Three scientists at Oregon Health & Science University have earned a substantial funding award to extend promising research to improve human health.
Recipients of the 2024 Faculty Excellence and Innovation Awards, made possible by the Silver Family Innovation Fund, include Angelica Morales, Ph.D., Arpiar “Arpy” Saunders, Ph.D., and Zheng Xia, Ph.D.
Each recipient receives a total of $750,000 over three years. The innovation fund is designed to buoy the next generation of faculty leaders at OHSU, so awardees are early- or mid-stage investigators of exceptional creativity and promise. This marks the fifth year since the annual awards began in 2020.
“This year’s awardees are highly creative and dedicated scientists who are committed to using new approaches to solve some of the most difficult challenges in medicine: substance use disorders, neurological conditions and cancer,” said Peter Barr-Gillespie, Ph.D., OHSU chief research officer and executive vice president. “Each of these scientists embody OHSU’s mission to improve the health and well-being of people in Oregon and beyond.”
OHSU deans, center and institute directors, and department chairs nominate candidates from their respective units, and applications are reviewed by prominent scientists across the country.
Angelica Morales, Ph.D.
Assistant professor of psychiatry in the OHSU School of Medicine
Angelica Morales, Ph.D., intends to apply the principals of precision medicine to a debilitating and commonplace health condition: Substance use disorders.
The award will enable Morales to greatly extend her previous research discerning the neurobiological basis of substance use and addiction in individuals. Morales specializes in using neuroimaging techniques to assess brain structure, function and chemistry that drives people to use, escalate and maintain their use of alcohol and other drugs.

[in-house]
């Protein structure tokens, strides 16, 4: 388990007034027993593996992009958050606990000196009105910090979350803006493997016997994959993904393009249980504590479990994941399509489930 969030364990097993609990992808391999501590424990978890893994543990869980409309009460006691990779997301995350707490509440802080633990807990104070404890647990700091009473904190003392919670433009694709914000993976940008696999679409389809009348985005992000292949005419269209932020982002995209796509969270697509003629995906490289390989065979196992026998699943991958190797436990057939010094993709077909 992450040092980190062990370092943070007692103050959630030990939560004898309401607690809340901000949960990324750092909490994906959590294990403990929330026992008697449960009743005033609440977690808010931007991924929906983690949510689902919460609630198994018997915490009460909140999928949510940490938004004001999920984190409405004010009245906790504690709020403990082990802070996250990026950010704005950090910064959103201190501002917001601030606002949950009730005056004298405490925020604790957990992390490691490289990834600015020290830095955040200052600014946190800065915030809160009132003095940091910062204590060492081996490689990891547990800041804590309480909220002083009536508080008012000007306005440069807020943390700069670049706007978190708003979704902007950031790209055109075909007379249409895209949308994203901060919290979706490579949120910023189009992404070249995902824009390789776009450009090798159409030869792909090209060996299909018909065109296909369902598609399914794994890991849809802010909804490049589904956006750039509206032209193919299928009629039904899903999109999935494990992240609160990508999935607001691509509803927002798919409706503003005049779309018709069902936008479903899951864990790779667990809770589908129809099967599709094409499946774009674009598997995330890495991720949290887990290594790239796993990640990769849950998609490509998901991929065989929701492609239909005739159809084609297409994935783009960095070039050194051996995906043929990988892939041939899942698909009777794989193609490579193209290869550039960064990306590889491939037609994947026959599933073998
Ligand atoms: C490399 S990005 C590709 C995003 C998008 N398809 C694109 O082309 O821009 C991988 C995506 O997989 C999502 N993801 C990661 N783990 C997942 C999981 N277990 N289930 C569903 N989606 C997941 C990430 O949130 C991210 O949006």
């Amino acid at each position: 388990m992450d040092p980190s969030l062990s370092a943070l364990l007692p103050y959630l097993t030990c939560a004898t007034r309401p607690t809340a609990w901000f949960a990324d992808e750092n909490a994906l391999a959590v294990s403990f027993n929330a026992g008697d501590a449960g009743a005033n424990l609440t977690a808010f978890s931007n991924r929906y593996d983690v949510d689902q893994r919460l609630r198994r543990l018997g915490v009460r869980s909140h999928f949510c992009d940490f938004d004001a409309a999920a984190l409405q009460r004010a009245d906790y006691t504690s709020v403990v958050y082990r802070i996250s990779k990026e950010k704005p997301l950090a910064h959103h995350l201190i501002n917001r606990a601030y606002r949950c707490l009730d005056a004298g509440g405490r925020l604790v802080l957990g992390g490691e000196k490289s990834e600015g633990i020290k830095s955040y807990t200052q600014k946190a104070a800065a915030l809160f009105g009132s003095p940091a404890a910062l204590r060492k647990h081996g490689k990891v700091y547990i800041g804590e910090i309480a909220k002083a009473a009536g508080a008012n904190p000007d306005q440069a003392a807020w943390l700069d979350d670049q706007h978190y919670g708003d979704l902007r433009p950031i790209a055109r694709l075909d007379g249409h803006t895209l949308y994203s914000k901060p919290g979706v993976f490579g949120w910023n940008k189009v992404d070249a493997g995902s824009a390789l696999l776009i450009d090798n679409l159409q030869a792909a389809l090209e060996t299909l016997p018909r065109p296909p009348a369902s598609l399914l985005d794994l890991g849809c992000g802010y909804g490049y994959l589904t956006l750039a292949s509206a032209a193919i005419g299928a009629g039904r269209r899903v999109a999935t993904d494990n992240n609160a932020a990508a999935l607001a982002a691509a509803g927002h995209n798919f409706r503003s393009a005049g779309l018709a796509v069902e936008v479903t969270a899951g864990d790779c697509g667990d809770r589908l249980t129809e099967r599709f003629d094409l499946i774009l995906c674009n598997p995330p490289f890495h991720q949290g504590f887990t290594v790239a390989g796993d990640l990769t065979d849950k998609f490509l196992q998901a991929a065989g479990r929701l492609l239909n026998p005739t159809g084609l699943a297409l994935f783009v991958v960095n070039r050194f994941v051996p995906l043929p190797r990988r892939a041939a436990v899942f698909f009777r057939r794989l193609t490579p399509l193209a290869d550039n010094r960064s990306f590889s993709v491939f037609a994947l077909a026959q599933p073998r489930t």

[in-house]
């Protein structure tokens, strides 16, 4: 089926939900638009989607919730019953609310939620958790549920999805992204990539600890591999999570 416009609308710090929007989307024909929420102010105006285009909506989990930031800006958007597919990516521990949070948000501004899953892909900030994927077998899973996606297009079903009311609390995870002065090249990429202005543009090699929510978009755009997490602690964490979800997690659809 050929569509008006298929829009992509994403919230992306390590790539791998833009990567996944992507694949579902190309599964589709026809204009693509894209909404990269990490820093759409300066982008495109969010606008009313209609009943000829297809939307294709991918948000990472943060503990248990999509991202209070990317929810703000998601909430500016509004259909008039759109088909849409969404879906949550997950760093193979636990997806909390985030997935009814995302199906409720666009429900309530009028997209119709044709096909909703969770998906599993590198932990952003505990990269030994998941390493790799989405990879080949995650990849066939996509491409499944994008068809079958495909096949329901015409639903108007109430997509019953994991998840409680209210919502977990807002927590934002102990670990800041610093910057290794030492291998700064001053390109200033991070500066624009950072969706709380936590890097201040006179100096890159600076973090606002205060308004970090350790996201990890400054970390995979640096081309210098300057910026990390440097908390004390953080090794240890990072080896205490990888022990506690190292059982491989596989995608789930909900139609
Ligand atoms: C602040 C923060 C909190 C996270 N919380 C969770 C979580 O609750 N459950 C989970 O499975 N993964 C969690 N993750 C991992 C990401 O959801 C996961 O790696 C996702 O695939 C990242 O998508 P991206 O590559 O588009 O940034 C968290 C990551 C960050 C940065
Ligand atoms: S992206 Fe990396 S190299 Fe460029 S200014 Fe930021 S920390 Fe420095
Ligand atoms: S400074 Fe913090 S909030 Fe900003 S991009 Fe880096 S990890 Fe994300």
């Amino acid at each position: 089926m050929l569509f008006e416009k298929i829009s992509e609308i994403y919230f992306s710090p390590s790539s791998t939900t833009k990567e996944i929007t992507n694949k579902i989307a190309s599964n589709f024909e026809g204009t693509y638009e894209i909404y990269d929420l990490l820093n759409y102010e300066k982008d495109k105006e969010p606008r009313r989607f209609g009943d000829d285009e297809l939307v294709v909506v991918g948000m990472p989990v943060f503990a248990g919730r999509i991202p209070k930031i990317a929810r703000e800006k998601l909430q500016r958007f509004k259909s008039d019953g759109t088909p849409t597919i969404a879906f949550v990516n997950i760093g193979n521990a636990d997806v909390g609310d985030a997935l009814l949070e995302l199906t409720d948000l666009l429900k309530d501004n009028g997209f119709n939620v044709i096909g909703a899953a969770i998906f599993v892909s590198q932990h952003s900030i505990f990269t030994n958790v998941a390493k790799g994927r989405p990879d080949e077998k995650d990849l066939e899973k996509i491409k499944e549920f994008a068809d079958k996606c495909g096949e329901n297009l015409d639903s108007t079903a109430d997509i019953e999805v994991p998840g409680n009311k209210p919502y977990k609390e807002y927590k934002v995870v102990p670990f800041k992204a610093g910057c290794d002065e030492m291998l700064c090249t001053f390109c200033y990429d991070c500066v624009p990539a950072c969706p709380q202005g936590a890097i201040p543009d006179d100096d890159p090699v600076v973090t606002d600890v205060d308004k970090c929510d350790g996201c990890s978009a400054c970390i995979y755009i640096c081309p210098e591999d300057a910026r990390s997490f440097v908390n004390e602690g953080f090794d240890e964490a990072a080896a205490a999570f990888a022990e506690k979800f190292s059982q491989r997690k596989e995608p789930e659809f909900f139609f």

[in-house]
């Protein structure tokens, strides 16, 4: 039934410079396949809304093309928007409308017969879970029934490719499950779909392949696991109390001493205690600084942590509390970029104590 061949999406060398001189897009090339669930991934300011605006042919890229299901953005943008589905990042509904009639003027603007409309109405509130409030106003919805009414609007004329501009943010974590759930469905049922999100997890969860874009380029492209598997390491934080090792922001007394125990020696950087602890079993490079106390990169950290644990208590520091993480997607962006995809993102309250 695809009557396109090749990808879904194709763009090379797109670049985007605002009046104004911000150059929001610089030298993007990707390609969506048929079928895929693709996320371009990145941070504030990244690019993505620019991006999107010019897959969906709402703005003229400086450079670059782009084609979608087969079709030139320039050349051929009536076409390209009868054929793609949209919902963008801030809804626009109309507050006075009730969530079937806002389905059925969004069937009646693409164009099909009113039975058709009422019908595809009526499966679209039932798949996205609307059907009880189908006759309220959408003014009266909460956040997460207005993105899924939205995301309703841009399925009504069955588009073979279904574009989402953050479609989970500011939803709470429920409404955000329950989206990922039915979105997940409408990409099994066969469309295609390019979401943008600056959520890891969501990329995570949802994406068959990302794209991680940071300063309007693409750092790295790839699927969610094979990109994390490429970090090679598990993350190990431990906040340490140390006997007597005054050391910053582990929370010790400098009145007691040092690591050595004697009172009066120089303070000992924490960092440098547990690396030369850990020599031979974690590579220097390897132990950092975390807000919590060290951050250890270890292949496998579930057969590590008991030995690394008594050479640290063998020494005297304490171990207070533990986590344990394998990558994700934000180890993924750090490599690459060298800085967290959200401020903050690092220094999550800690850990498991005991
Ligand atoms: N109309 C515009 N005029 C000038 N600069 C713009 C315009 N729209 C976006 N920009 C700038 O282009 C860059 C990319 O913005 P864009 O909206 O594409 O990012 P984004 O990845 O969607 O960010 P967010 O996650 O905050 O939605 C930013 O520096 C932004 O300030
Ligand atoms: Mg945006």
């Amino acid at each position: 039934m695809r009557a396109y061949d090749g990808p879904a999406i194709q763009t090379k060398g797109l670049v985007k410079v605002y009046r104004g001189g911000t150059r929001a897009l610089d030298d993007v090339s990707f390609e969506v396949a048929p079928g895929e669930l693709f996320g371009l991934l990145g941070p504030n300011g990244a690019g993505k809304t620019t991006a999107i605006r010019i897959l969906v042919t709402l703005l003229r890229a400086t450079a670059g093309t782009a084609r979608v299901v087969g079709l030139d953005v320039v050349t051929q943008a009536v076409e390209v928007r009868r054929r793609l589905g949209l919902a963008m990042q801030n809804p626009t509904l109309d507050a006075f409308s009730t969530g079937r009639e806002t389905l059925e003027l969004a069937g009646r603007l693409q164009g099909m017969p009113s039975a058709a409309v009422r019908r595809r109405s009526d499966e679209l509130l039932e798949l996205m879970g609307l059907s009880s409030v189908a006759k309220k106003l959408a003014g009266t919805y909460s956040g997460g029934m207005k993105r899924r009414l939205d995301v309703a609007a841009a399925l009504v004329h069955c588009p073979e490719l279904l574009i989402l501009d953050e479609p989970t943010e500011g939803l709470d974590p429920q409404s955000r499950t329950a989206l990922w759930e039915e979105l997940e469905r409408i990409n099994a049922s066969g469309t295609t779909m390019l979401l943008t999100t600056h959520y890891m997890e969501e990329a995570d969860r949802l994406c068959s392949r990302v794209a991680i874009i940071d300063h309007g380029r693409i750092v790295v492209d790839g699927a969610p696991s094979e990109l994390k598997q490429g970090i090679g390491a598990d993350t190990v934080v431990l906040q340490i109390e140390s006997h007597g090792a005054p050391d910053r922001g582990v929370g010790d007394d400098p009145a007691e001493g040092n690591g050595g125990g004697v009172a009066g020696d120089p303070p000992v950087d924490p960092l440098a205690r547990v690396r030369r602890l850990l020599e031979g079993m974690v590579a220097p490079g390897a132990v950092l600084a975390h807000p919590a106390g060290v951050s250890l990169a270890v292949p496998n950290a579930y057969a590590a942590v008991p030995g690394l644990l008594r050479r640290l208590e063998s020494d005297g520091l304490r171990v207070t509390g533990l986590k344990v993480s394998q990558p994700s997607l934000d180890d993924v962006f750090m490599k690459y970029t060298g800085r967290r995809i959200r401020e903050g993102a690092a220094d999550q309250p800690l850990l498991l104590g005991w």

The goal will be to match every individual to the intervention that’s most likely to work for them.
“Substance use disorders vary significantly from person to person, with individuals varying with respect to the combination of substances used, or in the presence of other mental health conditions,” Morales said.
The new funding will allow Morales to expand the collection of data and laboratory research, including brain imaging. Researchers will use that data to develop clinical trials matching individuals to a specific intervention based on their neurobiological profile.
Arpiar “Arpy” Saunders, Ph.D.
Assistant professor in the OHSU Vollum Institute
Arpiar “Arpy” Saunders, Ph.D., will use the Silver award to further the development of viral genomic technology, which seeks to map the intricate and vast network of synaptic connections between different cell types in large swaths of intact brain tissue.
These quantitative maps of synaptically connected cells — known as “connectomes” — are critical for every aspect of brain function. By making connectomes that are molecularly-informed and easy to generate, the Saunders lab will test hypotheses about how differences in neural wiring might drive neuropsychiatric disorders and contribute to unique capacities of the primate brain.